Sounding off on the challenges faced after leaving military service, a group of about 30 Tucson veterans dominated an hourlong roundtable with U.S. Congresswoman Martha McSally, U.S. Sen. Jon Kyl and Republican Congressional candidate Lea Marquez Peterson on Tuesday.
At the event, set up inside Trident Grill, a midtown sports bar, McSally sat shoulder-to-shoulder with veterans from various branches of the military, including Deborah Martinez-Garibay, an army combat veteran, who told the three Republicans that she felt let down by the Department of Veterans Affairs.
The active duty reservist explained that as a service-related injury grew worse she was let go from her job.
Martinez-Garibay said she hadn’t been employed in three years.
The VA still offers her medical care, but her husband and her daughter have not had insurance for quite some time.
“There is no support,” she told McSally and the others.
Martinez-Garibay said that she had sought help from both state legislators and McSally’s office to make headway at the Tucson VA.
Although those offices, including McSally’s, did respond with contacts and phone numbers, the VA often did not answer her calls and rarely returned phone calls, she said.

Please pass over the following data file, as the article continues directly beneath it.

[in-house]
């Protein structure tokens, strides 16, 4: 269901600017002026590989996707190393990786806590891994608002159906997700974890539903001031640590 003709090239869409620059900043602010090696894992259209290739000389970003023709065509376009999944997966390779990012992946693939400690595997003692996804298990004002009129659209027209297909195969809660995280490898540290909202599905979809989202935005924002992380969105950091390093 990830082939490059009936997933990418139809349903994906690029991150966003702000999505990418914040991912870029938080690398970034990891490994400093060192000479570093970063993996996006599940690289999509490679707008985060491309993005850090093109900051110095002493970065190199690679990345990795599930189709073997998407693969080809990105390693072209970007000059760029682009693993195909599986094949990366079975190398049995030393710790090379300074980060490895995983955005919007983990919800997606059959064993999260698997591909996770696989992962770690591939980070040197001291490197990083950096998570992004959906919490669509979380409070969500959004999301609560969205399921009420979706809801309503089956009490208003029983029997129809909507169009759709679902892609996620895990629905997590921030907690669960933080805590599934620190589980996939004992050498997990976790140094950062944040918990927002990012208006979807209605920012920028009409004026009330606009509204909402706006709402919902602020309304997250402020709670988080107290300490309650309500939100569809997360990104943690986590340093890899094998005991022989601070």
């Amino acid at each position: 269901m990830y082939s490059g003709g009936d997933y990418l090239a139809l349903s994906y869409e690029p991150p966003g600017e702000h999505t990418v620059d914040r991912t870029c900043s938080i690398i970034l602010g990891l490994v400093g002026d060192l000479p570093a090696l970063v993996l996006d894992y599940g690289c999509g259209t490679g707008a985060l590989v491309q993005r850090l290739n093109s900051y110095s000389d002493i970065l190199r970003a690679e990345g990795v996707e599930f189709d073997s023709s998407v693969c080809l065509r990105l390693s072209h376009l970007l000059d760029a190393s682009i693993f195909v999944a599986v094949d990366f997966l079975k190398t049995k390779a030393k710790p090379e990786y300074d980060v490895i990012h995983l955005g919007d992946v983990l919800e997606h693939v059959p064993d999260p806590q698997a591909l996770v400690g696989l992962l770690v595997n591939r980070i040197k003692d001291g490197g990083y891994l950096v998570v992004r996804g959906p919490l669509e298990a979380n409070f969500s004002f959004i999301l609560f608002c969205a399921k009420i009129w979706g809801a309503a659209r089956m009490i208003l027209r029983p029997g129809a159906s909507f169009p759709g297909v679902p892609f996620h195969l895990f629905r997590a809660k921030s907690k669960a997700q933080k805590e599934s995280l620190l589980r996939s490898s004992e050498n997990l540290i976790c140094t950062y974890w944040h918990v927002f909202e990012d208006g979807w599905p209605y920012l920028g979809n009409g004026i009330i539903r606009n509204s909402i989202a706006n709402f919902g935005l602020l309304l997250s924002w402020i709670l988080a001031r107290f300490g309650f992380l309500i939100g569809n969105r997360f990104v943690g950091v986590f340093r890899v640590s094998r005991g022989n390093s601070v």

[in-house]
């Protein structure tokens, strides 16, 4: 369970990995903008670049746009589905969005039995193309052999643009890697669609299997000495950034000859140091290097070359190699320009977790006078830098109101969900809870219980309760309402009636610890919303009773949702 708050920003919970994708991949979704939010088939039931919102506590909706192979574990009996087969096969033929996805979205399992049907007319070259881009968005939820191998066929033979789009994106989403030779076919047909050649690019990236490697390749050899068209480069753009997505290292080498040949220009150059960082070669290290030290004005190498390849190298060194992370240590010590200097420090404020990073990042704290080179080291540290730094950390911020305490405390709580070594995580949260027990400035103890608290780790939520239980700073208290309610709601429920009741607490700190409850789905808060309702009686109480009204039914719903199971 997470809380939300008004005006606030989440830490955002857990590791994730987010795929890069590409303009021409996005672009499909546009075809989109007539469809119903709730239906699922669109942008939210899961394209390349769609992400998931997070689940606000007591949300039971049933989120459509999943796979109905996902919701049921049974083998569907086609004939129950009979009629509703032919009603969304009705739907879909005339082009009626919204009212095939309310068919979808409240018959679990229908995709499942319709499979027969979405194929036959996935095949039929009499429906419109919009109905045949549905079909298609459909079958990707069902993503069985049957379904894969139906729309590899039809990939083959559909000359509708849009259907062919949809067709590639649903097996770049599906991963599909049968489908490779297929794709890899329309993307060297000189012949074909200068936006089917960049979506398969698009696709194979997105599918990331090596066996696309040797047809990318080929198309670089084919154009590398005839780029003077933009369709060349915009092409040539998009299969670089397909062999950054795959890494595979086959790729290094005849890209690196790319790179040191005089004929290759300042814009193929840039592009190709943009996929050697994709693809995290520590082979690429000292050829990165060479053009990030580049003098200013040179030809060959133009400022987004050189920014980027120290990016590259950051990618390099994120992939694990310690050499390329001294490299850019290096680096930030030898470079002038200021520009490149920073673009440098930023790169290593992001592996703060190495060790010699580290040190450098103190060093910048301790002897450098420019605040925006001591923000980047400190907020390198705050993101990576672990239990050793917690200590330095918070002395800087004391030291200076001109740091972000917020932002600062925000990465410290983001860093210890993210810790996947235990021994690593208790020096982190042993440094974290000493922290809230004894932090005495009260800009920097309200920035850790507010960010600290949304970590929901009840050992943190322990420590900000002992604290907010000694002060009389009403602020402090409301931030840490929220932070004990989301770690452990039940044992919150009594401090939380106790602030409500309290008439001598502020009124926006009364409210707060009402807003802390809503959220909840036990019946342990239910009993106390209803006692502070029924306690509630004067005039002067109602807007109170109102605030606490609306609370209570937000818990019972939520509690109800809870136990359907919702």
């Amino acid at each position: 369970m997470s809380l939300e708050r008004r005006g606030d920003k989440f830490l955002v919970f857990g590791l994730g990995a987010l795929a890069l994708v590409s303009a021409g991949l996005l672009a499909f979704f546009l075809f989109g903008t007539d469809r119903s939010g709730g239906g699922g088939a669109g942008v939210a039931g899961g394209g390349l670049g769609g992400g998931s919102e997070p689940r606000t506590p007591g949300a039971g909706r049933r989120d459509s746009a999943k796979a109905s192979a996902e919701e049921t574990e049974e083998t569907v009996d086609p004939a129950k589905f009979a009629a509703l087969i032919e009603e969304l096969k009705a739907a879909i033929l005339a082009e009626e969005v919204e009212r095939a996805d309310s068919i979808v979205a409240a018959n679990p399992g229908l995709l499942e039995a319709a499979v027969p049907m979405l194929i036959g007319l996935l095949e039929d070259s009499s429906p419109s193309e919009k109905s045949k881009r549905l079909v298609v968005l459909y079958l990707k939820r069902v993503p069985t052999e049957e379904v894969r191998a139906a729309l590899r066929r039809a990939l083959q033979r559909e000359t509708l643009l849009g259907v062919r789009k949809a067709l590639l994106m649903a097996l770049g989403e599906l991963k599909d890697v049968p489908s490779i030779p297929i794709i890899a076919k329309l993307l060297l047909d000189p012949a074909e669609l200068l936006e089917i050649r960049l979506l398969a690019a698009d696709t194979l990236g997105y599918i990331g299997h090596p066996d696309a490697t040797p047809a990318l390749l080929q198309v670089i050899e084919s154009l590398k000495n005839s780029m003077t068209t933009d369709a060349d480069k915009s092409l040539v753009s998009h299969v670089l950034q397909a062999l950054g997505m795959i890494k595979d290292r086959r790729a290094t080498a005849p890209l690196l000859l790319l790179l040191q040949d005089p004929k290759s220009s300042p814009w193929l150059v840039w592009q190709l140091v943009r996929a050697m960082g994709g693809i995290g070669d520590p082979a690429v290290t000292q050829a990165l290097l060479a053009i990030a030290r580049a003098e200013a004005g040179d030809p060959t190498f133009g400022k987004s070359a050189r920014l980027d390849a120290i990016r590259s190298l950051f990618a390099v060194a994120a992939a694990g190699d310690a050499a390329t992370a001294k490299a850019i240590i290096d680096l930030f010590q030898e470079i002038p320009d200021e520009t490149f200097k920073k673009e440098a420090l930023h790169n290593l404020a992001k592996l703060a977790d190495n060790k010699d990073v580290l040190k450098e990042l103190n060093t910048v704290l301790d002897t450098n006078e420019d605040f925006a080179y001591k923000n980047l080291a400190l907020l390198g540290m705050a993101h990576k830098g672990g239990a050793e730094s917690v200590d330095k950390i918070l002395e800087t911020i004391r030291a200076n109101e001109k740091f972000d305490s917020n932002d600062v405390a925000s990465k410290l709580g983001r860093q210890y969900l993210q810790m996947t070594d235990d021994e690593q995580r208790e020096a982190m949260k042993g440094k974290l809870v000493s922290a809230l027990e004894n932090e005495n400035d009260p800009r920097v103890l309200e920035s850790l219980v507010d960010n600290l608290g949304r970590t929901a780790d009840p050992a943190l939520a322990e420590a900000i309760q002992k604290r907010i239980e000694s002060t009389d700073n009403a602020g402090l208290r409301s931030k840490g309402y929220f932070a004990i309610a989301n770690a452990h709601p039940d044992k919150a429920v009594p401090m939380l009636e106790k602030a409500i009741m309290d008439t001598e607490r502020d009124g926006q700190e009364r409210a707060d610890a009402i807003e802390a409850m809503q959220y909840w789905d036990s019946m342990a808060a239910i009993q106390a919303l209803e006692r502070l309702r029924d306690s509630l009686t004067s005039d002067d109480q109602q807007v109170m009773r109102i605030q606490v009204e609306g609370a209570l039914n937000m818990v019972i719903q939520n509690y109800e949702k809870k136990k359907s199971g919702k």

Local businessman Shaun McClusky pressed on why some veterans who served couldn’t receive care because they had jobs in the private sector.
Throwing out an example of a veteran making $24,000 a year, McClusky said $2,000 a month wasn’t enough to afford private insurance.
Other concerns raised at the meeting included a workforce shortage at the VA and how slow the process is to hire new staffers — with some complaining it can take years — as well as concerns about lack of access to health care, specifically mental health care.
What wasn’t mentioned during the roundtable discussion was the recent rating of the Tucson VA, which went from a three-star rating to a one-star rating.
McSally told reporters that one of the issues is staffing.
“It is unacceptable. They are understaffed. I saw that myself every time that I went there,” McSally said.
McSally repeatedly said she will work to reform the VA but that part of the solution may come from allowing veterans more access to private doctors.
The Tucson Republican co-sponsored the VA MISSION Act, which allows veterans, in certain circumstances, to get quality care from private physicians.
The bill was signed into law earlier this year by President Trump.
McSally also briefly teared up during the event, remembering the problems her family had with the VA when her father was dying of cancer.
She was 12 when he died.
Marquez Peterson spent most of the meeting taking notes, vowing to help veterans with their issues if elected next month.
The veterans roundtable did have a few lighter moments, including when Senator Kyl started the meeting by explaining that he was there to listen to the veterans, not to stump for McSally.
Within minutes, Kyl found himself telling reporters to forget what he said about the roundtable not being political because had just finished praising McSally, who joined his Senate staff when she was still in the Air Force.
“I know my colleagues are anxiously awaiting her arrival in the Senate,” he said.